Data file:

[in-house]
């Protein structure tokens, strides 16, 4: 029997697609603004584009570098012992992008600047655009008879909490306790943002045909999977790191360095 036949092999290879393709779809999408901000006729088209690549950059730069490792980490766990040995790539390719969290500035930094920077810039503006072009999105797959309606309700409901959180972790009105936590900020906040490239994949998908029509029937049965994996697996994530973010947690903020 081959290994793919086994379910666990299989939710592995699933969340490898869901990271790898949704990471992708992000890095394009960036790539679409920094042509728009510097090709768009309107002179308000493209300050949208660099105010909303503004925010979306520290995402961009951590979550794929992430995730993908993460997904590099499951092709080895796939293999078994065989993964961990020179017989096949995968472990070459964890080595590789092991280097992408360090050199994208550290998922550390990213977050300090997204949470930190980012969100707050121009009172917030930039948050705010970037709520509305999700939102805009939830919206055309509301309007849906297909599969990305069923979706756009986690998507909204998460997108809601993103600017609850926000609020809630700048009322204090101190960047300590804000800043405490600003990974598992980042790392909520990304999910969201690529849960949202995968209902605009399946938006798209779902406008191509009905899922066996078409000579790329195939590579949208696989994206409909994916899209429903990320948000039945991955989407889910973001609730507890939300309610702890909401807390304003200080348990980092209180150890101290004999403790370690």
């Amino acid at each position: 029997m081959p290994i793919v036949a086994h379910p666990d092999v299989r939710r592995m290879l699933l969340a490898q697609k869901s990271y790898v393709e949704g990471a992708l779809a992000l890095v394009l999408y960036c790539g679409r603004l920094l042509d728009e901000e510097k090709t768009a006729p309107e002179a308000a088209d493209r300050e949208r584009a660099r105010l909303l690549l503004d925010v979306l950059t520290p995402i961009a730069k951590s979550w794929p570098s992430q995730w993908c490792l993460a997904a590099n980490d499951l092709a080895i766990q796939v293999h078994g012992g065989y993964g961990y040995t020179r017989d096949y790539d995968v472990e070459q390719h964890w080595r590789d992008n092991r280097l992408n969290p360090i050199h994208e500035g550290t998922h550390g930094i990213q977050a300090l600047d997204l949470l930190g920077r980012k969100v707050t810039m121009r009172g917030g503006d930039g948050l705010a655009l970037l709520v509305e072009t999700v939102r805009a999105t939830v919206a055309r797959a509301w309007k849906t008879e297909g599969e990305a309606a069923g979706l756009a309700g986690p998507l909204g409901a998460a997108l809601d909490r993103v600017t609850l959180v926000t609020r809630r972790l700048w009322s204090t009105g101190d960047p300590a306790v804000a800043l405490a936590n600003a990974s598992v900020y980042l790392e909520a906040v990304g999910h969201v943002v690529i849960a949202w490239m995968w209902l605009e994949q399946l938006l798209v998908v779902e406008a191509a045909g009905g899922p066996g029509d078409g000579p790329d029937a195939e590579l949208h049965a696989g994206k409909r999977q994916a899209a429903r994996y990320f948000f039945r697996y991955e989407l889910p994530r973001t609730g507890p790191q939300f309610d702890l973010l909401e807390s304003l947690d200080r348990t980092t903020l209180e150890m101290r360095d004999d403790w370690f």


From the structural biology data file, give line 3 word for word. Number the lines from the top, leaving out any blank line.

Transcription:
């Amino acid at each position: 029997m081959p290994i793919v036949a086994h379910p666990d092999v299989r939710r592995m290879l699933l969340a490898q697609k869901s990271y790898v393709e949704g990471a992708l779809a992000l890095v394009l999408y960036c790539g679409r603004l920094l042509d728009e901000e510097k090709t768009a006729p309107e002179a308000a088209d493209r300050e949208r584009a660099r105010l909303l690549l503004d925010v979306l950059t520290p995402i961009a730069k951590s979550w794929p570098s992430q995730w993908c490792l993460a997904a590099n980490d499951l092709a080895i766990q796939v293999h078994g012992g065989y993964g961990y040995t020179r017989d096949y790539d995968v472990e070459q390719h964890w080595r590789d992008n092991r280097l992408n969290p360090i050199h994208e500035g550290t998922h550390g930094i990213q977050a300090l600047d997204l949470l930190g920077r980012k969100v707050t810039m121009r009172g917030g503006d930039g948050l705010a655009l970037l709520v509305e072009t999700v939102r805009a999105t939830v919206a055309r797959a509301w309007k849906t008879e297909g599969e990305a309606a069923g979706l756009a309700g986690p998507l909204g409901a998460a997108l809601d909490r993103v600017t609850l959180v926000t609020r809630r972790l700048w009322s204090t009105g101190d960047p300590a306790v804000a800043l405490a936590n600003a990974s598992v900020y980042l790392e909520a906040v990304g999910h969201v943002v690529i849960a949202w490239m995968w209902l605009e994949q399946l938006l798209v998908v779902e406008a191509a045909g009905g899922p066996g029509d078409g000579p790329d029937a195939e590579l949208h049965a696989g994206k409909r999977q994916a899209a429903r994996y990320f948000f039945r697996y991955e989407l889910p994530r973001t609730g507890p790191q939300f309610d702890l973010l909401e807390s304003l947690d200080r348990t980092t903020l209180e150890m101290r360095d004999d403790w370690f």